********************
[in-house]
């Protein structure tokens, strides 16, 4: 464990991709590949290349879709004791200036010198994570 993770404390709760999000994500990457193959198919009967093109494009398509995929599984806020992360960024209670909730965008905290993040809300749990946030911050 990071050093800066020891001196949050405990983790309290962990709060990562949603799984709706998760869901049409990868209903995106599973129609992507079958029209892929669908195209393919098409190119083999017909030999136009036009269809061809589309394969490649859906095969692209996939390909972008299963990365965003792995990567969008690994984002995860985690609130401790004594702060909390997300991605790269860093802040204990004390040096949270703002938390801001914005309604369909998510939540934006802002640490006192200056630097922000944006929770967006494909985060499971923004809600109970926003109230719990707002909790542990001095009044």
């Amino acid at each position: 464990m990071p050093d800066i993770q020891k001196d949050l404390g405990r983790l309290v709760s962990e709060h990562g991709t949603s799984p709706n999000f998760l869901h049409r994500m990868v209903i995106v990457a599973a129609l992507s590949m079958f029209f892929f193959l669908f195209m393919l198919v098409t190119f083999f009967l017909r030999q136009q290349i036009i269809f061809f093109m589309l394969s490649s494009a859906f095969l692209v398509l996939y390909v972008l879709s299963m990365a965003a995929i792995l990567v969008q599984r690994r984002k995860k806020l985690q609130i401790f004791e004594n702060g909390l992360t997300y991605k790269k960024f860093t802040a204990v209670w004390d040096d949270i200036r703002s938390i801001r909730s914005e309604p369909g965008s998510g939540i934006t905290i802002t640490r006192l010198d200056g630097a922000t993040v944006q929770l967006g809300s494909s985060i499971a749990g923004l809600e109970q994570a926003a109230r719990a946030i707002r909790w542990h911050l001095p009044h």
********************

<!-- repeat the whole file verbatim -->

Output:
[in-house]
């Protein structure tokens, strides 16, 4: 464990991709590949290349879709004791200036010198994570 993770404390709760999000994500990457193959198919009967093109494009398509995929599984806020992360960024209670909730965008905290993040809300749990946030911050 990071050093800066020891001196949050405990983790309290962990709060990562949603799984709706998760869901049409990868209903995106599973129609992507079958029209892929669908195209393919098409190119083999017909030999136009036009269809061809589309394969490649859906095969692209996939390909972008299963990365965003792995990567969008690994984002995860985690609130401790004594702060909390997300991605790269860093802040204990004390040096949270703002938390801001914005309604369909998510939540934006802002640490006192200056630097922000944006929770967006494909985060499971923004809600109970926003109230719990707002909790542990001095009044």
């Amino acid at each position: 464990m990071p050093d800066i993770q020891k001196d949050l404390g405990r983790l309290v709760s962990e709060h990562g991709t949603s799984p709706n999000f998760l869901h049409r994500m990868v209903i995106v990457a599973a129609l992507s590949m079958f029209f892929f193959l669908f195209m393919l198919v098409t190119f083999f009967l017909r030999q136009q290349i036009i269809f061809f093109m589309l394969s490649s494009a859906f095969l692209v398509l996939y390909v972008l879709s299963m990365a965003a995929i792995l990567v969008q599984r690994r984002k995860k806020l985690q609130i401790f004791e004594n702060g909390l992360t997300y991605k790269k960024f860093t802040a204990v209670w004390d040096d949270i200036r703002s938390i801001r909730s914005e309604p369909g965008s998510g939540i934006t905290i802002t640490r006192l010198d200056g630097a922000t993040v944006q929770l967006g809300s494909s985060i499971a749990g923004l809600e109970q994570a926003a109230r719990a946030i707002r909790w542990h911050l001095p009044h």